The Algona Upper Des Moines from Algona, Iowa on January 17, 1956 · Page 37
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The Algona Upper Des Moines from Algona, Iowa · Page 37

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Location:
Algona, Iowa
Issue Date:
Tuesday, January 17, 1956
Page:
Page 37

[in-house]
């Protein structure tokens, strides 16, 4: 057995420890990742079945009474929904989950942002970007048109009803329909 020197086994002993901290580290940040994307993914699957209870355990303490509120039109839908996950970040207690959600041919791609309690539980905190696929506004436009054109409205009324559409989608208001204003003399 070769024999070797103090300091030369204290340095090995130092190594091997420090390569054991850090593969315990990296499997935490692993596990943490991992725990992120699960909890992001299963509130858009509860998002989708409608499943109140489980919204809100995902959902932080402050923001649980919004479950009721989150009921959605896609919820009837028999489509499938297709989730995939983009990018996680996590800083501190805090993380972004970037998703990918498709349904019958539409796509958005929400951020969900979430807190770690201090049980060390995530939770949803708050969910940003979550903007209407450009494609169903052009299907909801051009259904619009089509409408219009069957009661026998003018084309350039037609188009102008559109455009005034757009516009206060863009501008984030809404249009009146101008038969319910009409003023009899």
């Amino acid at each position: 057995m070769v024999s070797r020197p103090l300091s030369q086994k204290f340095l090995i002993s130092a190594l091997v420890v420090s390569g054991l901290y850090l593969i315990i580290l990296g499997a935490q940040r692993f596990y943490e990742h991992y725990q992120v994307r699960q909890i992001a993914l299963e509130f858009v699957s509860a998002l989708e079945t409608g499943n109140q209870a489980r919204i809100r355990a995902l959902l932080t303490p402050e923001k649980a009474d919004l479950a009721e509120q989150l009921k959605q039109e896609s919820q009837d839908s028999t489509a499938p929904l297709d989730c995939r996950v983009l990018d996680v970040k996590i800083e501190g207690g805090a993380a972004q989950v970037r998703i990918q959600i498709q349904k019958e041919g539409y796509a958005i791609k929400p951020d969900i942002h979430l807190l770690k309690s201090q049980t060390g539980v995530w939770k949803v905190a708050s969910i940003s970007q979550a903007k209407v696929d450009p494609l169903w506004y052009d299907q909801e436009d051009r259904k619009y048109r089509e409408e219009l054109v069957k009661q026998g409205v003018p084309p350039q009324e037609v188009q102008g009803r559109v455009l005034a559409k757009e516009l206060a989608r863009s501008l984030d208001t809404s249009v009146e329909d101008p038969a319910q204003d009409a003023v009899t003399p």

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January 17,1956 ilgona $80,613 Inheritance Tax Against Kossuth Estates There was a total of $80,613.84 of inheritance tax assessed by the stale against estates which have been probated in the county during the past year. Highest amount of state inheri* tance tax assessment was $15,274.20 against the estate of Lillian Oeelan. Under State law, where a surviving heir is a wife or husband, there is an exemption of $45,000. Whefe there are children, the exemption is $15,000 for each child. A man who leaves an Estate of $75,000 and is survived by a wife and three children has no inheritance tax charged against his estate. There Is an exemption of $5,000 each for 'indirect heirs, such as a brother or sister or niece or nephew. The state collects the inher- itance tax and reports the amount collected each year for county recording to the clerk of courts in each county. There is a federal inheritance tax also against estates with the same exemptions. The federal tax Is about one and one-third times as high as the state tax. The fed-i eral inheritance tax is not made n public. Below is a list of estates against which state inheritance tax was collected during the year, giving the amount charged against each estate. In some cases the payment recorded is only partial. Anna. Erickson $ 2,559.09 Adah Richardson 279.40 Katherine Washburn ._ 1,336.93 Lemuel Marlow 4,000.00 Wm. tt. Senne _ 44.26 Anna O. Oast : *__ 7,559.65 P. P. Zerfass 82.41 Raleigh Gingrich ... 609.56 Adolph Missal . 903.75 Frank Rosseisen __, 1,068.84 Fred Everhard . 64.96 Mattie Freed 5,028.92 Lillian Geelan ... 15,274.20 Joseph Weig _. 65.81 Sophia Anderson ._ 37.11 Elsie Helmke .^..L..^.. 298.43 Adam Berte ... 10,731.46 Mary Hough 109.58 Eugenia Kriethe 411.08 Margaret Janse 351.05 Will Ftimml 8,000.00 Irma D. Adams 6,981.25 Blanche Grundy 7,707.90 Viva Peterson 1,232.46 Tinus Madsen .._ 811.35 Harry Bates 932.07 Andrew M. Peterson -_ 18.15 John Haggard 822.25 Sophia Anderson _.i 119.76 W. C. Taylor 780.58 Willie Ringsdorf 1.96 Anna Gerber 48.96 Frank Devitt 2,340.66 STAMP PADS, ink, rubber stamps, daters, etc. at the Upper Des Moines Pub. Cc . office supply MID- MONTH CLEARANCE!! NATION - WIDE HIGH COUNT MUSLIN SHEETS 81 x 99 72 x 99 72 x 108 63 x 99 - 1.43 81 x 108 - 1.63 CASES 37c LOOK AT THIS! LADIES' BETTER DRESSES 3.98 MEN'S CORDUROY SHIRTS 3.00 BOYS' JACKETS ASSTD. SIZES 6.88 LADIES' HANDBAGS Special 1.77 MEN'S DRESS SHIRTS 1.50 PEANUT BRITTLE 3 Mb. boxes 1.00 PERMANENT FINISHED ORGANDY ___ 49c LADIES' JEWELRY 2 for 1.00 MEN'S JACKETS All Sizes 6.88 PENCALE 81 x l68 SHEETS 2.07 RAG RUGS Large Size 1.98 LADIES' NYLON SLIPS 2.00 CHOC. CHERRIES 2 1-lb. boxes 1.00 CANNON DISH CLOTHS „ 8 for TOO RONDO PERCALE Yd. 39c FLOUR SQUARES 5 for 1.00 FOAM PILLOWS 2 for 6.00 PERCALE CASES Ea. 49c DACRON PILLOWS 4,00 SHEET BLANKETS Size 70x90 1.55 SPECIAL! LADIES 51 Gauge NYLON HOSE $ 1 FIRST QUALITY Size* fV4 . 11 Just Arrived! / LADIES' All WOOL FLEECE AND CAMPUS STYLES COATS Large Color Selection Sizes: 8-18 SPECIAL! RAYON MARQUISETTE PANELS Available in * three length* 72" 81" 90" 77 c Ea. •fc Look Lovelier Longer! •fc Remain Clean Longer! * Treated to Reduce Shrinkage! * Mildew A Insect Resistant) * Easy to Wash t Iron I STORE HOURS 9 A.M.-5s30 P.M, FRI. TIU 9 P.M. SAT. TILL 5:30 P.M. Hi Jinks Derated io "Behind fhi Seen**" Hern* From Aloof* Hioh New York times and Algona Upper Des Moines, beware. The AHS student council is sponsoring a school newspaper, with the first run coming off. the presses the first of February. Although it may fall short in quantity (somewhat less than 100 pages), it will doubtless surpass all in quality. » • • • School fell into a pfe-semesiet test lethargy, as the dread materialized into a reality and the second quarter ended. * * * Joke of Ihe Week—Mr Carver's pun about the Misses, Misters, and Mysteries. * • • • The girls of the 12/3 home room,-nourished by their traditional bottle of Sprig, swept through the volley ball tournaments to win the school champ- Facts On Reporting Social Security Of Employes On Farm By Employers tonship for the second straight year. * • • Another Scrounge Day (defined by noted auhority SS as a day devoted to looking as ghastly as possible) descended last Friday. Girls wandered about the halls wearing sweatshirts bearing inspiring messages of BEAT WEBSTER AND HAMPTON. Unfortunately, they were not quite inspiring enough. —SS, Beverly St. John, James Schuller Wed Here Dec. 2 7 DIES Iowa lost one of its centenarians recently, in the death of 100-year old Rev. Rennie Allred, at Wayland. He died January 2, a few weeks prior to his 101st birthday. He was born in Wayne county. ( SOlh At Clear Lake, the Chamber of Commerce has completed its 50th year. -of coU/L4,£/ In a wedding which took place Dec. 27 at St. Cecelia's Catholic church in Algona, Miss Beverly St. John, daughter of Mrs Carrie St. John of Algona, became the bride of James Schuller. son of Mr and Mrs George Schuller of Whittemore. Rev. Harold Cooper officiated at the double ring ceremony and read the nuptial mass. The bride, given in marriage by her uncle, Wilfred Laurilson of Clear Lake, wore a ballerina- length gown designed of nylon tulle over white satin with a fitted bodice of Chantilly lace, and a bouffant skirt. Her fingertip veil fell from a coronet of lace, edged with penrls, and she carried a 'white orchid on a pearl-covered prayer book. Miss Joan Schuller, sister of the bridegroom, was maid of honor. Bridesmaids were Miss Karen Downey and Miss Jeanne Capes-, ius. ' The bridegroom was attended by Edward O'Leary of Fort Dodge as best man. Dean Musg- jeard of Britt, and William Condon of Fort Dodge were groomsmen. William Kinsey and Edward Ruhnke were ushers. Dick Rislau and Bribby Zeimet served as acolytes. A reception was held in the afternoon at the VFW hall. Assisting were Mrs Francis Nelson, Mrs Edward Ruhnke, Mrs William Kinsey, Jane Reid, Mary Shore, Dixie Seefelt, Paula Schmidt, and Marilyn Kearny. The bride was graduated from Algona high school in 1955. The bridegroom is a 1954 graduate of Presentation Academy at Whittemore. After a wedding trip, Mr and Mrs Schuller are at home in Las Cruces, N. M., where the bride groom is stationed in the air force. (Photo by Nels Isaacson) Portland Progress The Portland Progress Club will hold its monthly meeting Thursday, Jan. 19 at Mrs Ross Stewart's. Assisting hostesses will be Mrs Tony Jandl and Mrs Mennet Trunk hill. The program will be in charge of Mrs Ray Fitch and Mrs Cliff Young. nfy shouk/ took. 9t W E'VE said it before, and well say it again: If you can afford any new car, you can afford a Buick — and the sales figures make the proof of that Stronger and stronger. Just ask yourself: which cars would normally be in the top 3 of America's best sellers? The well-known smaller cari—naturally. ' But which cars are in that Big 3? Two of the well-kuown smaller cars, and Buick— for over two years running now. That means Buick prices are well within reach of more and more people—thanks primarily to the budget-tagged Buick SI J EOAJL, like the one pictured above. And that's tho whole point of the matter. For this low-priced Buick SPECIAL— so close in cost to the smaller cars — is so much more automobile for the money, it's the stand-out buy of its Geld. It's the biggest of the Big 3 in power tlirill, in comfort, in size and breadth and luxury and sheer readability. It's the biggest of the Big 3 in the solidity and softness of its all-c'oil- spring ride-in the sweep of its styling-and in the pure tlirill of its performance. For where else but in Buick can you get the nimble getaway, tho gae. saving mileage, the electrifying switch-pitch action and the absolute smoothness of the new Variable Pitch Dynaflow?* Come in to see and drive the biggest bundle of high-powered beauty and energy ever offered iu Buickj lowest-priced Series. It's proud we certainly are to b« Iblt to offer so much car for the moneys but nothing to how proud you'll bf when you boss a new SPECIAL. you come in tomorrow? By George Reploglo, Field Representative of the Fort Dodge Social Security District Office Attention has been called to n responsibility under the social security law which must be met before the end of January by every farm operator who paid as much as $100 cash wages to any one agricultural employee in 1955. I shall describe the form he must use to report the wages and remit the social security tax. For this purpose use Form 943 "Employer's Tax and Information Return for Agricultural Employees." Insofar as possible, the District Director of Internal Revenue mailed this form to agricultural employers in the area serviced by his district office. If you are required to report cash wages paid to your agricultural employees in 1955 and did not receive a form or have lost the one you received ask the District Director of Internal Revenue for a copy. The Three "Musts" There are three important entries you should make on. this form. First, sign and date it, and give your title—that is, owner, president, partner, member, etc. of the agricultural enterprise. Second, be sure to enter each of your employees' social security account numberS correctly, also his full name and the total of taxable cash wages paid to him during the year. It is best to copy the number and his name directly from his social security card. This is important in order that the employee's taxable cash wages can be credited to the right social security account. In case it is impossible to obtain his social security number, write "Unknown" and enclose a sheet of paper showing the employee's name and address. Third, enter the amount of the total taxable cash wages you paid during 1955 to all of your farm employees, counting only the employees to whom you paid $100 or more in cash wages. Multiply the total " of these cash wages by 4 per cent and enter this .amount. If you have been required to make one or more deposit amounts of social security taxes with the Internal Revenue Service during the year subtract those amounts from the total tax, attach depositary receipts, Form 450, and enter the amount of the : balance of tax due and remit the social , security tax. K , • Identification Number One thing more. To help the x Government keep records, every employer who is required to report wages for employees and pay the social security tax should secure an identification number. Do not confuse this number with the number on your own social security card which you will use to report your net earnings for your own and your family's old- age and survivors insurance protection. If you do not have an employer's identification number, get Form SS-4 from the District Director of Internal Revenue or your social security district office. • Fill it in promptly and send it to the District Director of Internal Revenue. This should be done at once in order that you will receiye your identification number in time to enter it on your return. *New Advanced Variable Pitch Du to the only Duiutflow Buick builtutodff. It in standard on Roadinanter, Suptra& Century-optional at modtit fttn «Ml on the Special. *l A NIWLOW rilCf *«4MM* Stmfvt to y«M* MV Ivick witfc FAIQIPAIRf CONDITIONING- 105 N. Hall St. -WHEN MTTM AyiOMOHlti Aftt WMU IWW WU BRANDT BUICK Algeria, low« Takes Drafting Course, Oklahoma OKMULQEE—Sanford M. Mitchell of Lone Rok, Iowa has enrolled in Drafting for the second semester at Oklahoma A & M Tech, Okmulgee. The trade school which will have been established 10 years in October has trained more than 12,000 young men and women. Students are enrolled from all counties in Oklahoma and are coming to the school from 30 different states in the nation. Registration at Tech differs from most colleges in that students have a one month registration period, Enrollment will continue through Feb. 4. OA TOONS KEN & LEO'S 'e- "I \ 9 t\ the SWITCH ON 19 you could find it.' 1 You'll get * kick out of our eager- n*»s to give OOOP tan Phillip. ''66" $trvi«» ftulk Tonk Wa»n Service